The following is a guest blog post:
The worldwide solar industry is alive and well. As one of the simplest forms of electricity generation, the growth in solar energy has been nothing short of phenomenal. In Asia-Pacific, the UK and across Europe, the solar market has started to mature. This has led to some significant changes in the industry, notably a secondary market for alternative investments related to the solar industry. In other continents, the solar industry is only beginning to take root. Latin America, Asia and Africa are now rapidly growing markets. The solar industry gained traction in the early 2000s, with Spain, Germany, Italy and Asia-Pacific adopting the technology early on. China was close in tow, but Africa was slow on the uptake and comprised only a small percentage of global growth.
Global Trends in Renewable Energy
According to the United Nations Environment Programme Collaborating Centre report, commissioned by the Frankfurt School, renewable energy achieved record levels in 2015 in terms of dollar investment. Additionally, a large volume of new capacity was added. What is particularly notable about this is that developing countries such as South Africa, Nigeria, Botswana, Argentina, Brazil and others are increasingly important in the net growth rate taking place. In 2015, capital funds committed to renewable energy sources increased to $285.9 billion, up 5%. The previous record was set in 2011 of $278.5 billion.
The Global Trends in Renewable Energy report was particularly significant in that these record levels were achieved in spite of depreciating dollar investments across currency zones. Additionally, the Chinese economic slowdown had a negative impact on commodities prices towards the end of 2015 and into 2016. The prices of crude oil, natural gas and coal all headed south. Renewable energy sources such as hydroelectric power comprised 53.6% of all GW capacity of technologies that were installed during 2015. In 2010, the amount of solar-powered energy amounted to 50 GW, but now it is 300 GW+.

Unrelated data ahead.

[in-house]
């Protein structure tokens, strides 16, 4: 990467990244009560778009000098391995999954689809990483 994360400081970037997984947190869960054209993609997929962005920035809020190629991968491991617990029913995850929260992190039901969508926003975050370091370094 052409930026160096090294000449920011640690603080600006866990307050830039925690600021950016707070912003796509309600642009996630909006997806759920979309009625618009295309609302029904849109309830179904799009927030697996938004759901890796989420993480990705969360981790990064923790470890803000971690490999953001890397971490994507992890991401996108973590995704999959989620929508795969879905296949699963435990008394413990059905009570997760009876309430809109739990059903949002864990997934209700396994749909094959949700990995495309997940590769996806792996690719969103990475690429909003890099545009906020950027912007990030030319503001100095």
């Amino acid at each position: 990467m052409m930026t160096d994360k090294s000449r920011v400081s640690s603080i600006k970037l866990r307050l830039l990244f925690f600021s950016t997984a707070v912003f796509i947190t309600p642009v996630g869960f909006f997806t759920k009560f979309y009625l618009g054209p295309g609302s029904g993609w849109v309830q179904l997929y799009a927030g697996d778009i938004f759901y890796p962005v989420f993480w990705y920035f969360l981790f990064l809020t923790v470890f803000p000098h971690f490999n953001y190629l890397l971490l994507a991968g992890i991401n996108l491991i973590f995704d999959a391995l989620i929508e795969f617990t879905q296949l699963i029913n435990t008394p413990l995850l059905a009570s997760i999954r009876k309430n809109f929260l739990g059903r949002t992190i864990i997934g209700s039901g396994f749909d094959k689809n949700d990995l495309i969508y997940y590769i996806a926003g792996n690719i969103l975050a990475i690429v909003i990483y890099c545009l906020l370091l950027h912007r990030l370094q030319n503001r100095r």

Why Is Solar Power Growing so Rapidly?
Europe is enjoying long-term subsidies for solar-related energy. And there are various feed-in tariffs and tremendous political support for this type of energy. In South Africa, the Renewable Energy Independent Power Producer Procurement Programme is a big money-spinner for solar-powered products. In the United Kingdom, there is equal interest in the provision of solar power as a renewable energy source. Thanks to the tremendous interest in solar energy, the costs have come down dramatically in recent years.
It is now entirely possible to save with solar energy owing to the sharp reduction in installation costs, and the costs of the solar panels themselves. Not only have raw materials prices dropped, the industry has grown so much that it has become an economy of scale. A huge influx of capital is now making renewable sources of energy like solar highly lucrative. The money is coming in foreign direct investment (FDI) as well as investment funds.
What Makes Solar Energy Such a Cash Cow?
For starters, solar energy is one of the most predictable forms of renewable energy in the market. Is also highly reliable. Given that the sun shines daily, there is always going to be a huge demand for solar energy supply. An interesting statistic about the United Kingdom is that there is just 4% variability per annum with solar radiation. This is lower than the variability with wind-powered energy. Operators of solar power know precisely how much to expect per MW/hour. These types of investments are generating long-term cash flows and stable revenues. South Africa is an emerging market country with a developed capital market. Analysts foresee tremendous upside growth in this industry especially with battery storage saving on electrical costs during peak pricing periods with electricity.